DAVISON — In recent months, school districts across the country have grappled with controversy surrounding Critical Race Theory and its implementation in public schools.
Locally, Davison Community Schools has taken decisive action to oppose application of the theory in the district.
At the July 14 Davison School Board meeting, several school board members said that Critical Race Theory (also known as CRT) will not be implemented as part of the district’s curriculum. During the meeting, Trustee Matthew Smith said that he brought up the issue of Critical Race Theory in curriculum committee with Superintendent Kevin Brown and other school board members.
“Critical Race Theory is a divisive issue and a political agenda that has no business in any school, especially Davison Community Schools,” Smith said. “Based off of the committee’s response, Critical Race Theory is squashed in Davison Schools.”
Jamie Fielder, a parent in the district, asked the board if it’s possible for some teachers to still insert Critical Race Theory into their lessons—even if the school district maintains opposition to the practice.
In response, Brown said that any type of curriculum revisions or new curriculum must go through a vetting process with the district’s Advisory Curriculum Council (ACC), which is comprised of 25 Davison teachers and administrators and a Davison School Board member. Once curriculum is presented to the board of education, it then must be approved by board members.
“Those curriculum decisions are made with a lot of input and a lot of insight,” Brown said. “It’s not like our teachers have free will to implement whatever they want in their classroom. They have to follow Davison curriculum that’s aligned to the standards of the state.”
Trustee Nicholas Goyette then raised concerns that the National Education Association (NEA) has recently endorsed Critical Race Theory and its promotion in public schools.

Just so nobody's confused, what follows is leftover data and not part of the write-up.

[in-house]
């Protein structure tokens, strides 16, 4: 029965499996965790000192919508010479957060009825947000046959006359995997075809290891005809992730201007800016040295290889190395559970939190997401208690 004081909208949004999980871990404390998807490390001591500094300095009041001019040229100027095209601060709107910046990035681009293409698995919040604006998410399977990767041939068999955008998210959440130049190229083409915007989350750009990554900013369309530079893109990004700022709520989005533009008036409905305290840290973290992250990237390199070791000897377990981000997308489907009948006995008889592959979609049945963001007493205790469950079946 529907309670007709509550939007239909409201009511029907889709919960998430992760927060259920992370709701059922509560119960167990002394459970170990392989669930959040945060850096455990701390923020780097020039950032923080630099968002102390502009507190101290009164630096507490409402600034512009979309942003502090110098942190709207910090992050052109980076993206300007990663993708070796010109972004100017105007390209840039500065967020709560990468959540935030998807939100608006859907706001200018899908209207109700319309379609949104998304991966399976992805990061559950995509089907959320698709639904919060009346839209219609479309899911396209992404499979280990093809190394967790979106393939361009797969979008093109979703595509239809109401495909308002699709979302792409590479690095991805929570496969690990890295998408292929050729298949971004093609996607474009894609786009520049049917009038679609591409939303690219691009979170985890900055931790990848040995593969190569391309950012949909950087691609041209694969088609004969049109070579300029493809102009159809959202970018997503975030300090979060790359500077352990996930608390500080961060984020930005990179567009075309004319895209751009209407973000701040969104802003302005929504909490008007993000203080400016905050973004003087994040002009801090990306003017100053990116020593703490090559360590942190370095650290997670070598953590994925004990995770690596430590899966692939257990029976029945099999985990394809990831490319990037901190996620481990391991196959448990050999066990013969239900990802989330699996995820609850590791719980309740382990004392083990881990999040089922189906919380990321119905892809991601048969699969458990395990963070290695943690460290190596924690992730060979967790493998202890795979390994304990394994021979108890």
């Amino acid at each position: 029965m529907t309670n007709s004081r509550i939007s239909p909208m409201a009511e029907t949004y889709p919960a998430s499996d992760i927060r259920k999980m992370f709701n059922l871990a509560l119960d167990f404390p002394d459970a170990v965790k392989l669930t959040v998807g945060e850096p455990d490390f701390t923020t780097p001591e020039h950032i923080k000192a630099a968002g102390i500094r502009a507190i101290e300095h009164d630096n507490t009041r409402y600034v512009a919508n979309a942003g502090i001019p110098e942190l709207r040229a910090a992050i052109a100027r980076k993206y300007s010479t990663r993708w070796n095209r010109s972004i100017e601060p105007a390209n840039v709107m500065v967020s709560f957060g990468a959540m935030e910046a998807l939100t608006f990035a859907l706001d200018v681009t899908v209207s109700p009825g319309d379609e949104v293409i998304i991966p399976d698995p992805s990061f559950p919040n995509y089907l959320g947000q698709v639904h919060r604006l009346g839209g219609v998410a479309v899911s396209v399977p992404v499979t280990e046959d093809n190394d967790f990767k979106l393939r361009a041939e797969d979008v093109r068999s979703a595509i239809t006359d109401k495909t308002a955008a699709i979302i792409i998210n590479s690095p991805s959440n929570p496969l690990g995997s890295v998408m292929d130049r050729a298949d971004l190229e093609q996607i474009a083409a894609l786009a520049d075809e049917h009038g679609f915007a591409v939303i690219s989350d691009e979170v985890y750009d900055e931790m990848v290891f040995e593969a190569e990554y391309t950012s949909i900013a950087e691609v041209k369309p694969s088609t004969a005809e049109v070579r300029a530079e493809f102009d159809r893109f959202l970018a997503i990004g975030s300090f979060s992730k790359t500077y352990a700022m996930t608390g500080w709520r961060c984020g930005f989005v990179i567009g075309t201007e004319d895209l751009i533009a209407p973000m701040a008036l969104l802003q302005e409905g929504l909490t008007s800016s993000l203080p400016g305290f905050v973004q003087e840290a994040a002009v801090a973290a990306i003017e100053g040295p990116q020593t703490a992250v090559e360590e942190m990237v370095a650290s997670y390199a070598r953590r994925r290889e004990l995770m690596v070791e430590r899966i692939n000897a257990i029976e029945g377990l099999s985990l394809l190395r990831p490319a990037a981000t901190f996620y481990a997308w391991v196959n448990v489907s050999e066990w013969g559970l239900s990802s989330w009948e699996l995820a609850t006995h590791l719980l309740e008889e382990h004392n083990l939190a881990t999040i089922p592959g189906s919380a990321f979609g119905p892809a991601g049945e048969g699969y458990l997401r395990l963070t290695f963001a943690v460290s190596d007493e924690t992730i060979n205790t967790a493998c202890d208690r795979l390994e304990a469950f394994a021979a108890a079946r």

Davison School Board President Karen Conover said that the NEA decision has no bearing on Davison Schools.
“The ACC process has been here a long time,” she said. “Everything goes through that committee—all textbook materials and all supplementary materials. As a board, we have the opportunity to read any textbooks and materials that are going to be accepted by the ACC and vote for them or against them. I can’t visualize how an edict from the NEA could just drop into our district.”
According to an article featured by the American Bar Association, Critical Race Theory “critiques how the social construction of race (in the United States) and institutionalized racism perpetuate a racial caste system that relegates people of color to the bottom tiers.”
CRT proponents say that putting the theory into practice will dismantle racial discrimination and inequity in economic, criminal justice and academic systems, which they argue are all inherently racist and must be altered to give equitable outcomes for racial minorities.
Opponents of CRT say that the philosophy causes racial division and reverse discrimination—particularly in educational settings—and that it promotes Marxist and anti-American ideology to students under the guise of the term “equity.”
Over the past few months, legislation to prevent CRT or CRT-related curriculum in public schools has been introduced in over a dozen states. In Michigan, proponents of Senate Bill 460 (which is currently in committee) seek to ban CRT and related “anti-American and racist theories” from public school classrooms.